Making chicken stock is great for beginners, because it’s pretty straightforward: place chicken in a pot, cover with water, bring to a boil, cover pot with lid, reduce to a low boil, cook until done. Remove chicken. Store or use stock. It’s a key ingredient for my Green Sauce, a traditional Mexican sauce made with tomatillos and Serrano peppers in a chicken stock base.Jump to Recipe
Dear, Sweet Husband
My husband is thrilled when I make something hot and spicy. He cannot get enough of it. Over the years I’ve seen him ingest a lot of hot and spicy foods, and only twice have I seen him overdo and ask for milk or yogurt: when he chose the “legal disclaimer” heat level at a chicken wing place because “the one below it was not hot enough last time” and when he accidentally put a little too much ghost pepper sauce on a sandwich.
He was really excited to try out the Mexican green sauce. But when he saw me at the stove, getting ready to drop chicken breasts into the stock pot, he couldn’t believe it! “Please tell me you aren’t going to do that to the chicken. It will be so tough. I’ll bake it that way that always turns out so tender and juicy.”
Well, baking chicken isn’t going to make chicken stock, now is it? So I explained to him my history with boiling chicken and how he didn’t have to worry about this. Really.
Long before I met him—back when MTV was an edgy new channel that played music videos 24/7, cell phones were the size of bricks (and there was no such thing as texting or internet), and thong workout leotards were all the rage—I spent a year or so eliminating as much salt and fat as possible from my diet. One way to do that was to boil boneless chicken breasts or strips in water infused only with herbs. They were tender and juicy. Every. Single. Time.
My husband was still uncertain about the outcome, but he removed his objection to boiling chicken. In the end, he was astonished at how tender and juicy the chicken turned out, and he now looks forward to chicken stock day…mostly because it means green sauce day is near. If you read my previous post on Mexican green sauce, then you know he brings home ingredients for the sauce if I take too long to make a new batch. He brings home chicken breasts, too.
After I make the stock using bone-in breasts, I sometimes throw in some boneless chicken breasts or strips and cook them. It’s a great way to batch cook ingredients for recipes. In a pinch, I’ve also used one bone-in and one boneless breast for the stock, and it turns out fine.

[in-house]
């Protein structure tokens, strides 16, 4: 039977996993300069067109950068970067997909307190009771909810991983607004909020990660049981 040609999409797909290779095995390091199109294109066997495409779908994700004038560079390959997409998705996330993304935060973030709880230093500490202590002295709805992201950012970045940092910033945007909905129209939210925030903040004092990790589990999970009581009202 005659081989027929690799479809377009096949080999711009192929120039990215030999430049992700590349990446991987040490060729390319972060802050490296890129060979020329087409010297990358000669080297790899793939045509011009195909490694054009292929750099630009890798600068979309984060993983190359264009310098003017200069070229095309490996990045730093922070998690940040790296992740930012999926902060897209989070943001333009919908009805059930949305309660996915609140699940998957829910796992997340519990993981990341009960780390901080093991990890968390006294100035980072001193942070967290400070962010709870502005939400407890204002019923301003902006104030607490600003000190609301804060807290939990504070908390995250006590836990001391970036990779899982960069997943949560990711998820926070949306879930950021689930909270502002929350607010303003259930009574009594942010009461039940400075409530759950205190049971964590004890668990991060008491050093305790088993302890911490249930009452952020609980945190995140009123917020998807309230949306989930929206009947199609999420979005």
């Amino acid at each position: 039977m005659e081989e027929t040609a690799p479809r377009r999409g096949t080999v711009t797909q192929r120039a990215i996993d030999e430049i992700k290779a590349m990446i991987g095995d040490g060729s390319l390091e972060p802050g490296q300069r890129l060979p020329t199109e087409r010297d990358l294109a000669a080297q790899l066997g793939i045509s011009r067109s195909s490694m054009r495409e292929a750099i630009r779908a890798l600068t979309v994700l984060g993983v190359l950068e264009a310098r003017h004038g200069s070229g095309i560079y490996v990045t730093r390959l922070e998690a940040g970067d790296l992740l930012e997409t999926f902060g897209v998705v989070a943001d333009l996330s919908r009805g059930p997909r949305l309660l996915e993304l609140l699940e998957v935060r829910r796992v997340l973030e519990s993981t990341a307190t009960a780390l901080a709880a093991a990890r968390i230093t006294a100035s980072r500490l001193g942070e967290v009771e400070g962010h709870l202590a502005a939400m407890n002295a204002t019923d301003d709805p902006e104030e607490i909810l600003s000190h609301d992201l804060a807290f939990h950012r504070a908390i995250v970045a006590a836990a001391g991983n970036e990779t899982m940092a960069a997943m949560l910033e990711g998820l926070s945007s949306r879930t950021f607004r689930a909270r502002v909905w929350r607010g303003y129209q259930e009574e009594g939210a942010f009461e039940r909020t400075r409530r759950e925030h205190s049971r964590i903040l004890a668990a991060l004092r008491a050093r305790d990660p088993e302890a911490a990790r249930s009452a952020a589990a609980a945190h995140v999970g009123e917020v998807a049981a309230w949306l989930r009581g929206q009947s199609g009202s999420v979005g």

About Chicken Stock
If you need to reduce fat, you can refrigerate the stock overnight and skim off the fat the next day. You could probably pop it into the freezer a bit to do the same thing faster if needed.
I use this stock in soups, sauces and chili. The stock lasts about five days in the refrigerator, so if you are not going to use it within that time frame, freeze it. Not only is it a waste to let it go bad, spoiled chicken stock is an offense to the senses. You do not want to smell that while pouring it down the drain.
Although the chicken is a means to make the stock, I will share that it shreds well and offers many possibilities. We like it in Mexican foods paired with green sauce, like chicken enchiladas. I also smother it in barbecue sauce, shred and chop it for use in soups and chilis, use it in pasta dishes, and make a decent chicken salad of it. I’ll share some of these recipes in future posts.
- stock pot
- 2 chicken breasts bone-in
- 12 C water
- ¼ tsp salt
- ⅛ tsp pepper
- Place the chicken breasts in a stock pot and fill with water until breasts are fully covered, about 12 cups. Add salt and pepper to taste.
- Bring to a boil, then reduce to medium-low heat and cover the pot. Maintain a low boil for about 15 minutes.
- Remove from burner and leave covered for about 10 minutes.
- Remove breasts and store separately from stock.
Serving SuggestionsThis is an excellent base for soups, sauces, stuffing, and chilis featuring poultry.
TipYou can use boneless chicken, but it cooks faster than bone-in and should be done after about 10 minutes of low boil.
Chicken breasts are not included in the nutritional values because they are not kept in the stock. They will add limited natural fat to the stock.